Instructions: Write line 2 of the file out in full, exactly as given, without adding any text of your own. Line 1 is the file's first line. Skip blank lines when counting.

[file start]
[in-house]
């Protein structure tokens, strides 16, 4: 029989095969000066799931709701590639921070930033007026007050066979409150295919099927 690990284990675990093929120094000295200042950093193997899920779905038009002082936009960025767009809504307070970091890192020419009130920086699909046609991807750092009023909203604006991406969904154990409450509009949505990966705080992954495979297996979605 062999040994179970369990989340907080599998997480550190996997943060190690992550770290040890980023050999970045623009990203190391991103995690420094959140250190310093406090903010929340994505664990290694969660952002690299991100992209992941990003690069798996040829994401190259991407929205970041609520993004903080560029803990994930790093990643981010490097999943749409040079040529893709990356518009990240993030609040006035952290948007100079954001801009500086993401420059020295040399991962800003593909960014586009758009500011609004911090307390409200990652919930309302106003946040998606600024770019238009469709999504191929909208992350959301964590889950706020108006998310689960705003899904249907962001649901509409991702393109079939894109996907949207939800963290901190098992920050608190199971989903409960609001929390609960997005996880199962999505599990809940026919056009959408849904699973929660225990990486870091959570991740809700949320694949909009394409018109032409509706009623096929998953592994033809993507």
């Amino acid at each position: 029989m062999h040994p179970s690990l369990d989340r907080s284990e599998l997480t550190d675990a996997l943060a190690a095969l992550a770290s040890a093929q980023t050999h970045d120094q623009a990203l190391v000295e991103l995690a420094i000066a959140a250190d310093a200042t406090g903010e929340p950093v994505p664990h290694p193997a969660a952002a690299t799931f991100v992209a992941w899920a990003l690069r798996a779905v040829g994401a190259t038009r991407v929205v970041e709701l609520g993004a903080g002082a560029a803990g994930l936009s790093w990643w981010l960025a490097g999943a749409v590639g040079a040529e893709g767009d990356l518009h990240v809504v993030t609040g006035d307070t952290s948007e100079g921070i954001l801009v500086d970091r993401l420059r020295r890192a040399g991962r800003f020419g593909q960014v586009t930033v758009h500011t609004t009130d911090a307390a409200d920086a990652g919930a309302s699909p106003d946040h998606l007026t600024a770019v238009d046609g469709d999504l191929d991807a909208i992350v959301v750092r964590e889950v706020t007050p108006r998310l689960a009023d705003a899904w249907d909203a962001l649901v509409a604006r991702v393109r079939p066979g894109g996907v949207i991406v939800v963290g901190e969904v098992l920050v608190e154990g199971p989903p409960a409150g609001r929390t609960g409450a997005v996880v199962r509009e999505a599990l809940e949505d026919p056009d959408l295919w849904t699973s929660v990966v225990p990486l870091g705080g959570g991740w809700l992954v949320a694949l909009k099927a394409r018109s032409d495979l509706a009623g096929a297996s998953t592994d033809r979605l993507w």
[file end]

């Protein structure tokens, strides 16, 4: 029989095969000066799931709701590639921070930033007026007050066979409150295919099927 690990284990675990093929120094000295200042950093193997899920779905038009002082936009960025767009809504307070970091890192020419009130920086699909046609991807750092009023909203604006991406969904154990409450509009949505990966705080992954495979297996979605 062999040994179970369990989340907080599998997480550190996997943060190690992550770290040890980023050999970045623009990203190391991103995690420094959140250190310093406090903010929340994505664990290694969660952002690299991100992209992941990003690069798996040829994401190259991407929205970041609520993004903080560029803990994930790093990643981010490097999943749409040079040529893709990356518009990240993030609040006035952290948007100079954001801009500086993401420059020295040399991962800003593909960014586009758009500011609004911090307390409200990652919930309302106003946040998606600024770019238009469709999504191929909208992350959301964590889950706020108006998310689960705003899904249907962001649901509409991702393109079939894109996907949207939800963290901190098992920050608190199971989903409960609001929390609960997005996880199962999505599990809940026919056009959408849904699973929660225990990486870091959570991740809700949320694949909009394409018109032409509706009623096929998953592994033809993507």